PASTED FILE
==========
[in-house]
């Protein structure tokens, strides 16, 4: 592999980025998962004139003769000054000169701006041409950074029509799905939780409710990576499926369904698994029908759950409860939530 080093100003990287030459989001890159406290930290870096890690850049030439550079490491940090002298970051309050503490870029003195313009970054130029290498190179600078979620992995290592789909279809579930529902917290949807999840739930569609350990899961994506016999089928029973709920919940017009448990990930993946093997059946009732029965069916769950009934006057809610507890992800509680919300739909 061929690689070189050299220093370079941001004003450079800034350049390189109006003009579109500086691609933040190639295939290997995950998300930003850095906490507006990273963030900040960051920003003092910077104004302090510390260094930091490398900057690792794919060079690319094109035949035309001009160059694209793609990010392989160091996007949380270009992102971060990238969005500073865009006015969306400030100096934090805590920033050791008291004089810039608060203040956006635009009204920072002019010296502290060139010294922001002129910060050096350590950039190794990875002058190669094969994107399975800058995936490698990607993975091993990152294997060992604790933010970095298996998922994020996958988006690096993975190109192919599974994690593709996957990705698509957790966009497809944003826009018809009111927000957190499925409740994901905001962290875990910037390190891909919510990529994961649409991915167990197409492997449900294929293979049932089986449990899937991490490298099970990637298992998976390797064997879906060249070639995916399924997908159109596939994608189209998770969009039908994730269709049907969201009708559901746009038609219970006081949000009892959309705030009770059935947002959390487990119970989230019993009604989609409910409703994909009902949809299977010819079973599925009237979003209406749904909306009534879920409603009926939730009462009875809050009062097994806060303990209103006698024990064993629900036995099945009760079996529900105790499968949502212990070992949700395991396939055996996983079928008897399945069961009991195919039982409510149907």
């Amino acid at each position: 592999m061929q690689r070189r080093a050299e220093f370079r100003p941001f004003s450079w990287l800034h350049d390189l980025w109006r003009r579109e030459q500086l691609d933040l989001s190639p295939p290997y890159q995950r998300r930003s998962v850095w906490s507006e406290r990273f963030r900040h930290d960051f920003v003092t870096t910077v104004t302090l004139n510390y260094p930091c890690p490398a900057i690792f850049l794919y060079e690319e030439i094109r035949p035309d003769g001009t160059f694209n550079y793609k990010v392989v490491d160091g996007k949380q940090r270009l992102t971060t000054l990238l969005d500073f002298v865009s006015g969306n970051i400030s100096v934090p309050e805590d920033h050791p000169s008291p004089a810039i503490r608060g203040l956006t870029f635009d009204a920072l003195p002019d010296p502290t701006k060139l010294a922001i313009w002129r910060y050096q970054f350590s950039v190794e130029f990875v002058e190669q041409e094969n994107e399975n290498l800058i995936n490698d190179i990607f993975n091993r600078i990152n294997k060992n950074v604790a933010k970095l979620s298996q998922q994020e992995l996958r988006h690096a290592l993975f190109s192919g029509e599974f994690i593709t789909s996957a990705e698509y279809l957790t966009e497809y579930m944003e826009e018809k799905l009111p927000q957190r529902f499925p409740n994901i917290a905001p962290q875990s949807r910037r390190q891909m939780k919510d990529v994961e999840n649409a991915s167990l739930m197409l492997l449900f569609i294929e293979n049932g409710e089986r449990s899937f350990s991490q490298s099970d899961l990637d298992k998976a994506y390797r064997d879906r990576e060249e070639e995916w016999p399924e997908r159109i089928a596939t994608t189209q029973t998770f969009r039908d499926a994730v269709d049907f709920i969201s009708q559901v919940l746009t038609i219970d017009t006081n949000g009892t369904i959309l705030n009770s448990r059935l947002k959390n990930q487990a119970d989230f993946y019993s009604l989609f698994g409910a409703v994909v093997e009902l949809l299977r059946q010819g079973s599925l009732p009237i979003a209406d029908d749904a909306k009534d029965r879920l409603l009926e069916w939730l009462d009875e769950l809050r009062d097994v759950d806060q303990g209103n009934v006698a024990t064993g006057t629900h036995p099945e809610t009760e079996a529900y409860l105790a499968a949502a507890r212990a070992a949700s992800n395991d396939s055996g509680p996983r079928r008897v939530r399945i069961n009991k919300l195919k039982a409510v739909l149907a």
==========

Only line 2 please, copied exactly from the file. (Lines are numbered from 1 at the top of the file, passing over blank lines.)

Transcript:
């Protein structure tokens, strides 16, 4: 592999980025998962004139003769000054000169701006041409950074029509799905939780409710990576499926369904698994029908759950409860939530 080093100003990287030459989001890159406290930290870096890690850049030439550079490491940090002298970051309050503490870029003195313009970054130029290498190179600078979620992995290592789909279809579930529902917290949807999840739930569609350990899961994506016999089928029973709920919940017009448990990930993946093997059946009732029965069916769950009934006057809610507890992800509680919300739909 061929690689070189050299220093370079941001004003450079800034350049390189109006003009579109500086691609933040190639295939290997995950998300930003850095906490507006990273963030900040960051920003003092910077104004302090510390260094930091490398900057690792794919060079690319094109035949035309001009160059694209793609990010392989160091996007949380270009992102971060990238969005500073865009006015969306400030100096934090805590920033050791008291004089810039608060203040956006635009009204920072002019010296502290060139010294922001002129910060050096350590950039190794990875002058190669094969994107399975800058995936490698990607993975091993990152294997060992604790933010970095298996998922994020996958988006690096993975190109192919599974994690593709996957990705698509957790966009497809944003826009018809009111927000957190499925409740994901905001962290875990910037390190891909919510990529994961649409991915167990197409492997449900294929293979049932089986449990899937991490490298099970990637298992998976390797064997879906060249070639995916399924997908159109596939994608189209998770969009039908994730269709049907969201009708559901746009038609219970006081949000009892959309705030009770059935947002959390487990119970989230019993009604989609409910409703994909009902949809299977010819079973599925009237979003209406749904909306009534879920409603009926939730009462009875809050009062097994806060303990209103006698024990064993629900036995099945009760079996529900105790499968949502212990070992949700395991396939055996996983079928008897399945069961009991195919039982409510149907």